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Types of Alopecia
Alopecia Areata – Used to describe hair loss occurring in patches anywhere on the body.
Alopecia Totalis – Total loss of the hair on the scalp.
Alopecia Universalis – Total loss of all hair on the body.
Alopecia Oophaiais – A band of Alopecia which encircles the hair line, usually a marker of a more severe onset.
Alopecia Barbae – Loss of facial hair (for a man) especially in the beard area.
Alopecia Mucinosa – A type of Alopecia which results in scaly patches.
Androgenetic Alopecia – Also known as male pattern baldness.
Alopecia is defined as a hair loss disease that affects men, women and children. The onset of hair loss is often sudden, random and frequently recurrent. While the disease itself is not damaging to the person’s health, coping with hair loss can prove challenging. The exact cause of Alopecia Areata is presently not known, although it is generally agreed that it is a disorder of the autoimmune system.
In Alopecia areata, the affected hair follicles are mistakenly attacked by a person’s own immune system, resulting in the arrest of the anagen (hair growth) stage and a move to the telogen (resting) phase where the hairs are then abruptly shed.
We would advise visiting us for alopecia after you have visited your GP and/or if you are not happy with the service you have received from the NHS.
We can help correct any underlying issues that may influence hair loss and direct your GP or specialist to medications or treatment that they have not provided or thought of.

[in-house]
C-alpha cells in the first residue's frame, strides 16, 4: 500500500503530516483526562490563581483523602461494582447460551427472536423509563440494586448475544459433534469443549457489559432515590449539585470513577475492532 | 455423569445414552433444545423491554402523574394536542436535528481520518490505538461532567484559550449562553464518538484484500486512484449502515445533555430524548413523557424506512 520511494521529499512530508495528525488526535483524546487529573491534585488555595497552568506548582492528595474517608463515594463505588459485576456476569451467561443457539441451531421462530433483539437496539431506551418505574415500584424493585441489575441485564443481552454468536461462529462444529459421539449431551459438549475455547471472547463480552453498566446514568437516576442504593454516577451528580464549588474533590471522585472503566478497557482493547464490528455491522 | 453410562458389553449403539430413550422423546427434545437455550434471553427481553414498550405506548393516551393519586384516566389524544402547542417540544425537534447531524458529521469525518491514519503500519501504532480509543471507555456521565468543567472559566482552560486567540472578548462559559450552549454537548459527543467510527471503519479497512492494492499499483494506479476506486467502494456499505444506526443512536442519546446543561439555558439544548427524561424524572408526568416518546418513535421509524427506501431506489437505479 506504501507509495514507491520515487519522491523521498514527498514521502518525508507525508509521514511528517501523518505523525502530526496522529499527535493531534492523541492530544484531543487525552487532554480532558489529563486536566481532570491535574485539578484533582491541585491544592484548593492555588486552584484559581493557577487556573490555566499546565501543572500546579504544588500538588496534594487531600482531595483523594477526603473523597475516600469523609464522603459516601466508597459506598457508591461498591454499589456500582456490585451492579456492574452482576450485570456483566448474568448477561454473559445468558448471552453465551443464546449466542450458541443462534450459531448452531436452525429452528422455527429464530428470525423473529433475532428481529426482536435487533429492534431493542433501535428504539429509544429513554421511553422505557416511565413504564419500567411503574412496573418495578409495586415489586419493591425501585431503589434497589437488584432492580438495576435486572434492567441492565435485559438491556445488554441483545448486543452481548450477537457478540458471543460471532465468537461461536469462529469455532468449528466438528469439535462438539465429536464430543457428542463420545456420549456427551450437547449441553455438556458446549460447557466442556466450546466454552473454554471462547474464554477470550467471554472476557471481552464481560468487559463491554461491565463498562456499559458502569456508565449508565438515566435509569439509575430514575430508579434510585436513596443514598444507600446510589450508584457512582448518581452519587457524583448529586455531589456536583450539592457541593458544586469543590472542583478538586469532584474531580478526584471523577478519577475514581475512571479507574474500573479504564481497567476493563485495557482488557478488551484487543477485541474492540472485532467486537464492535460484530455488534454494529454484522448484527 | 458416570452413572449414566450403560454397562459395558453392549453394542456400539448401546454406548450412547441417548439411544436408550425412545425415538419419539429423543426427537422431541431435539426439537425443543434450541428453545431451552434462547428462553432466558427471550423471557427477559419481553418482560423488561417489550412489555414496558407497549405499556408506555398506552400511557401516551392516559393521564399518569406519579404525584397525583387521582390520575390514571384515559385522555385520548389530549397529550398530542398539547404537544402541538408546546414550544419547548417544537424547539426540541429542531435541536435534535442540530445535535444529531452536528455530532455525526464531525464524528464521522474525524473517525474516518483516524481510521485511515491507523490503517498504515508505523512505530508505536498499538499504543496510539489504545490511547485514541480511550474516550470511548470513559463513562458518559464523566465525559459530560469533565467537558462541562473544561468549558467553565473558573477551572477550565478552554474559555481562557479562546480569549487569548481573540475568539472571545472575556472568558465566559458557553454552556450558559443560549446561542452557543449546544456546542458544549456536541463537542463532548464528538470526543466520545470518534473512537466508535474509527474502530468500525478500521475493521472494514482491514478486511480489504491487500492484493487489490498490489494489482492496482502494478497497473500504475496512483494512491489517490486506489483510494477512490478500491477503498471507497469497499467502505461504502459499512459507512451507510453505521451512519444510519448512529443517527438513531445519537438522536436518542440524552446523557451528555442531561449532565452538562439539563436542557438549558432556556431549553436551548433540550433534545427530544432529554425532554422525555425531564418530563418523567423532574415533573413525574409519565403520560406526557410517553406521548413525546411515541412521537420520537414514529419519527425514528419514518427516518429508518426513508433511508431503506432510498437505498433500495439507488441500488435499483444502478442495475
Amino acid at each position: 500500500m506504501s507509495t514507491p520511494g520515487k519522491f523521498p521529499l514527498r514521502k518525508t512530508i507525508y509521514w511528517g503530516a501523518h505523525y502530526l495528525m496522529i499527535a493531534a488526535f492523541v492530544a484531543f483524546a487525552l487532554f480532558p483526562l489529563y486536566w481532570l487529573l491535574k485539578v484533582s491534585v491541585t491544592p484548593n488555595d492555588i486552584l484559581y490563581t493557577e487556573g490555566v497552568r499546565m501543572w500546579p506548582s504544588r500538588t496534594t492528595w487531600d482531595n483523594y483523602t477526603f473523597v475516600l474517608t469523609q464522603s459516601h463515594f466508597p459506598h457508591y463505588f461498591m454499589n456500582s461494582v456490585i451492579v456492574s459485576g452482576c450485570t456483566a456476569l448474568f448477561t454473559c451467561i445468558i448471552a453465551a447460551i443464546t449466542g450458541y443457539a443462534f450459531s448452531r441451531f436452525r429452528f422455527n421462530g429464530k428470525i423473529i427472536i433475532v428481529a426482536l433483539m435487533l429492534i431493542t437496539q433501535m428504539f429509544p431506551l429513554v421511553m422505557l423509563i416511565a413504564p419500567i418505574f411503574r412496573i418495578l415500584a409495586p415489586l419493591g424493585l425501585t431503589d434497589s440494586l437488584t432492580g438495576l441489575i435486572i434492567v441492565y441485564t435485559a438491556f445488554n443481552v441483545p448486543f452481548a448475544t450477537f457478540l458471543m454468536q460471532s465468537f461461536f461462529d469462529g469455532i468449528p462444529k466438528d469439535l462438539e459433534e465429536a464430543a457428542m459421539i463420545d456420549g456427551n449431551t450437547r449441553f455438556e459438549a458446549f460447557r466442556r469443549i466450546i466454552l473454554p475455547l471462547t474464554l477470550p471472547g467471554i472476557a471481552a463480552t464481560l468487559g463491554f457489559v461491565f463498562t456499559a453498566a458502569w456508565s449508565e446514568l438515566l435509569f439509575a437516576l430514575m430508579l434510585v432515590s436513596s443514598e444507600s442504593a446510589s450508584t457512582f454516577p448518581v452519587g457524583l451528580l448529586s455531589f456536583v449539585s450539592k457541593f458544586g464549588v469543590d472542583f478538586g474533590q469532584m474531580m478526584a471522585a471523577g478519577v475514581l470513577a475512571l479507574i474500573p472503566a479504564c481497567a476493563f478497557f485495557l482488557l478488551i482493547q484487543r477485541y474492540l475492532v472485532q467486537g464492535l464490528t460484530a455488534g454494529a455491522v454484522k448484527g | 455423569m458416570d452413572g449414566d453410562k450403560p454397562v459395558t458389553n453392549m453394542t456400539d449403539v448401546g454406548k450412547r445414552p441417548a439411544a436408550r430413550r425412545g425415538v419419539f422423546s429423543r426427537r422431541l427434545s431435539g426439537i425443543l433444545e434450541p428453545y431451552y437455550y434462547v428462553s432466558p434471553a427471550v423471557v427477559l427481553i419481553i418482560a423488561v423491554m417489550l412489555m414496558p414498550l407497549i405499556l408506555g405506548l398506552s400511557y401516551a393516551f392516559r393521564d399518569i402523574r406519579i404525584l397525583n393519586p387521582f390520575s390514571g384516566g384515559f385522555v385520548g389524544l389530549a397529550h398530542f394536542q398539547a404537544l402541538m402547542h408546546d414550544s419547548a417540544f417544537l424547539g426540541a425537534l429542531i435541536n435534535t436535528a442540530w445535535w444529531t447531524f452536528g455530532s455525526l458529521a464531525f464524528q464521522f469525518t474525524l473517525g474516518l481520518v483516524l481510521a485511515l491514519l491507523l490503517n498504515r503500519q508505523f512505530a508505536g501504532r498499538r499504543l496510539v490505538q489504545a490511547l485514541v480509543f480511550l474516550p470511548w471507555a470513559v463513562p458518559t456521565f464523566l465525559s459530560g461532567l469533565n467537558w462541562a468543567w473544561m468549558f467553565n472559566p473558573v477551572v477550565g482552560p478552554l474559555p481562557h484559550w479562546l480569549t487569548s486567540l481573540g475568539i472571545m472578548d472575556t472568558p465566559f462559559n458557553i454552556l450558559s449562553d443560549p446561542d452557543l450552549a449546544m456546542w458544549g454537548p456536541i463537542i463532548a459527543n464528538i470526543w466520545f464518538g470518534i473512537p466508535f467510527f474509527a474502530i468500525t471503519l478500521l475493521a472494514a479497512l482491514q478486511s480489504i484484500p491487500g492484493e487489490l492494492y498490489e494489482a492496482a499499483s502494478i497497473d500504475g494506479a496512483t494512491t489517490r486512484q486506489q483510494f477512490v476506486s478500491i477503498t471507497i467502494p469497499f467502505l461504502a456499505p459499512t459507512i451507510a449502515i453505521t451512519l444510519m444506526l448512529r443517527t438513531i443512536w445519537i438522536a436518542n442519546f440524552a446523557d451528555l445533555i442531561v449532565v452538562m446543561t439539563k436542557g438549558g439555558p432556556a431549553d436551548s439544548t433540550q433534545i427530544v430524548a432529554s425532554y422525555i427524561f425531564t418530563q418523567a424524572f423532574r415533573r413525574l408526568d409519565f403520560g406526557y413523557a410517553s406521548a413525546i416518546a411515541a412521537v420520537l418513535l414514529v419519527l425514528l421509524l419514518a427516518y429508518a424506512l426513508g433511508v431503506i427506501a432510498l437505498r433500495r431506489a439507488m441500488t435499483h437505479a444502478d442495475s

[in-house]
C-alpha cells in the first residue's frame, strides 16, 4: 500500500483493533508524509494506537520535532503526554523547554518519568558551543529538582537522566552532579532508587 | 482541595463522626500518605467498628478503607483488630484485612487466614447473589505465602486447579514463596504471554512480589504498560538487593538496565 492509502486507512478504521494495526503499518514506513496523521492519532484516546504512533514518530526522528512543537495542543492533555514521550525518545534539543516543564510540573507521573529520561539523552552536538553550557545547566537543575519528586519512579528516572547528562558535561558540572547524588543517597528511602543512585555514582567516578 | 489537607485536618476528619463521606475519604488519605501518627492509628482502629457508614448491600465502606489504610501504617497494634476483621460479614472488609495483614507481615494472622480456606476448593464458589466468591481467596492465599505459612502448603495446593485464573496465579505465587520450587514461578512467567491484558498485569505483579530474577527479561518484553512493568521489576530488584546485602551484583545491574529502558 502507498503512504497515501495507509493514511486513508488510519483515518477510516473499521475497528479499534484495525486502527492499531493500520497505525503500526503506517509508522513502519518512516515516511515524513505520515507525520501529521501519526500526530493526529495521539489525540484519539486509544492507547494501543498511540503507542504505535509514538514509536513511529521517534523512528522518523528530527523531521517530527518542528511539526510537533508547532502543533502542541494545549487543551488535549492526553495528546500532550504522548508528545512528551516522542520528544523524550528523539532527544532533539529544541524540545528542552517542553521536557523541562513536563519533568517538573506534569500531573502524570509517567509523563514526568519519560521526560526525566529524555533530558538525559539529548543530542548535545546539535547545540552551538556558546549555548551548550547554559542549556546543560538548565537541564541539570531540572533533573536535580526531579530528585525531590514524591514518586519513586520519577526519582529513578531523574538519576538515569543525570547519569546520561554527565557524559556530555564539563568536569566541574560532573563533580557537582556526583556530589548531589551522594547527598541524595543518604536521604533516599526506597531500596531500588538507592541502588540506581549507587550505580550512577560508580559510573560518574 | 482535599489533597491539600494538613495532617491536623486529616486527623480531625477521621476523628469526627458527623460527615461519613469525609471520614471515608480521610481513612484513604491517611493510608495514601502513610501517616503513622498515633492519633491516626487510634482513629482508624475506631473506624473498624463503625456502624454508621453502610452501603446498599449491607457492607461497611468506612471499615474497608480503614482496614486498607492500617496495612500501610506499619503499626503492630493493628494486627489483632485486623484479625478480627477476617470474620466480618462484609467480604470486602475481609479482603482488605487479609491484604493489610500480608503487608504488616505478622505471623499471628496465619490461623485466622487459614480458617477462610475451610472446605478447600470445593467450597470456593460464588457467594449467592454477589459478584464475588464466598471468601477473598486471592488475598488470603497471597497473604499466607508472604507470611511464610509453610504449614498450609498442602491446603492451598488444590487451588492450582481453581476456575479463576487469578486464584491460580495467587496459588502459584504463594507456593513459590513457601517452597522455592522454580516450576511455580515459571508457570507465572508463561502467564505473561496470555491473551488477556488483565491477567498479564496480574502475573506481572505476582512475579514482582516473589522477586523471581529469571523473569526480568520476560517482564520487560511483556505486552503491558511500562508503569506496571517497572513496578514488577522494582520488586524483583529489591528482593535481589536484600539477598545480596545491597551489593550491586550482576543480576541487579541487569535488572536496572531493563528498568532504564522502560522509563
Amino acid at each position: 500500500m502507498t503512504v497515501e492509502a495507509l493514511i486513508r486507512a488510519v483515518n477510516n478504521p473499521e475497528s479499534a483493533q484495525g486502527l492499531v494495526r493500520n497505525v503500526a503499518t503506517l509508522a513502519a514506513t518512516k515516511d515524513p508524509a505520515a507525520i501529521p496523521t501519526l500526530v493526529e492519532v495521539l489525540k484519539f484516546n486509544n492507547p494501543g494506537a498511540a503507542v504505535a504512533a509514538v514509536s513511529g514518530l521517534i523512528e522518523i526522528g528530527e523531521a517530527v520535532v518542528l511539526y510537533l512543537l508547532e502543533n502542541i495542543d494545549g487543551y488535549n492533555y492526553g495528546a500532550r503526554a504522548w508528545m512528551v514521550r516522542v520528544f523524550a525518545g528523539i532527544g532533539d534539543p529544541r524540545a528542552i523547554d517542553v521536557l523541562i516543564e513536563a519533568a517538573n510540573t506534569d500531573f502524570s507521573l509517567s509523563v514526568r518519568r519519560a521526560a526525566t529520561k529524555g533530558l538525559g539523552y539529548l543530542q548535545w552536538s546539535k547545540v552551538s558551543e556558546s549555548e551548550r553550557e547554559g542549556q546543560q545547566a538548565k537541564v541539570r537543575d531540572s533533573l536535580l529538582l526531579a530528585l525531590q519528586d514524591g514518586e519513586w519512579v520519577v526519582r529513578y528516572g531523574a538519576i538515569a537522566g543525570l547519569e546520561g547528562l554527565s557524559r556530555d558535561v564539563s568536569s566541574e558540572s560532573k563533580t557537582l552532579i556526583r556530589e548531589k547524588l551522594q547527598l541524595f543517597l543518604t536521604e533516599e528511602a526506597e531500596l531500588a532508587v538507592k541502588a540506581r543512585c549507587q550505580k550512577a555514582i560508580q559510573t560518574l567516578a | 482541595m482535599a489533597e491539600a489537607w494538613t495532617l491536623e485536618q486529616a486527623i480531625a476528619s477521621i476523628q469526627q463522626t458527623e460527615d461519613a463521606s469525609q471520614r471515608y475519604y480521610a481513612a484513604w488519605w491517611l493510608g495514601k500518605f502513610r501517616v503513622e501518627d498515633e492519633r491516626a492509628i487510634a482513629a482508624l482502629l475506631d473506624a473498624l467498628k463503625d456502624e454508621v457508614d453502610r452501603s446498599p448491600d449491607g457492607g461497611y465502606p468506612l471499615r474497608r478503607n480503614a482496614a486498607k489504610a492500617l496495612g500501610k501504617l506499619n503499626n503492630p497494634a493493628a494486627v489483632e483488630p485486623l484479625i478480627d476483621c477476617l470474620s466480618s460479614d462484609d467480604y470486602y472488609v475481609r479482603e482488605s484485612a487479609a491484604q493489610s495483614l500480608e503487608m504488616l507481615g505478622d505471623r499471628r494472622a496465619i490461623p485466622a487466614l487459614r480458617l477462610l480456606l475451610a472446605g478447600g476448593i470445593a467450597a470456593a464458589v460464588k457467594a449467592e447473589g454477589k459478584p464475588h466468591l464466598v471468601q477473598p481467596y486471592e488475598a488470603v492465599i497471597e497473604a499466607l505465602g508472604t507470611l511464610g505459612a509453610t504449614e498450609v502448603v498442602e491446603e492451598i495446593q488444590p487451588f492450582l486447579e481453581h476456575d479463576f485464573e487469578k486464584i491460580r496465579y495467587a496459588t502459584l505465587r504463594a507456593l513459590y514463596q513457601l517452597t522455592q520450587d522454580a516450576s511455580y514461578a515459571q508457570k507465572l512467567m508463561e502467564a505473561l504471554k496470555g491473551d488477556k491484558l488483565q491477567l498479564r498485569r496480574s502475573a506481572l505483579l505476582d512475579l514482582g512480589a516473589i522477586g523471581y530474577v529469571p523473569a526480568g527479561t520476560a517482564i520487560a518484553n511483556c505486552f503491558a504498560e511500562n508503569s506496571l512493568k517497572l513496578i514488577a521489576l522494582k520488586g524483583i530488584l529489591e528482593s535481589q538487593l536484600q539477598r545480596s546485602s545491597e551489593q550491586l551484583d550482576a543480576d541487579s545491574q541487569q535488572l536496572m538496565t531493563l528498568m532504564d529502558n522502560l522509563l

Usually scarring alopecia goes unnoticed until it affects a significant portion of the hair, this can be due to auto-immune issues, bacterial infections, physical or chemical assaults to the scalp.
Unlike the usual Alopecia Areata etc., Scarring Alopecia will cause the destruction of the hair follicle completely and so causes permanent hair loss.
We would always recommend visiting your doctors initially for any scalp problem, however, it is very common for the GP to misdiagnose a scarring alopecia.
If you feel as though your hair has changed or your scalp does not feel right, or you are not happy with the diagnosis (or lack of one) given, we would suggest booking in for a consultation where we can usually highlight any problems the GP has missed and refer you back to your doctor with an explanation of the issue and the treatment path to take.
Unfortunately, there is not yet any reliable cure for Alopecia Areata. Luckily the hair usually grows back slowly by itself. Sometimes the new hair may regrow grey or white, but after a while the original colour usually returns.
Many treatments have been introduced for Alopecia Areata, but the results are variable – no one has yet devised anything that works for everyone. Some lotions applied to the scalp do seem to result in temporary improvement in some people, but the hair can fall out again as soon as they are stopped.
Medicines which are often tried including topical steroids, Minoxidil, steroid injections into the scalp, irritants such as Dithranol or Oral steroid tablets, None of which are cures, but all of which may be pursued in certain circumstances.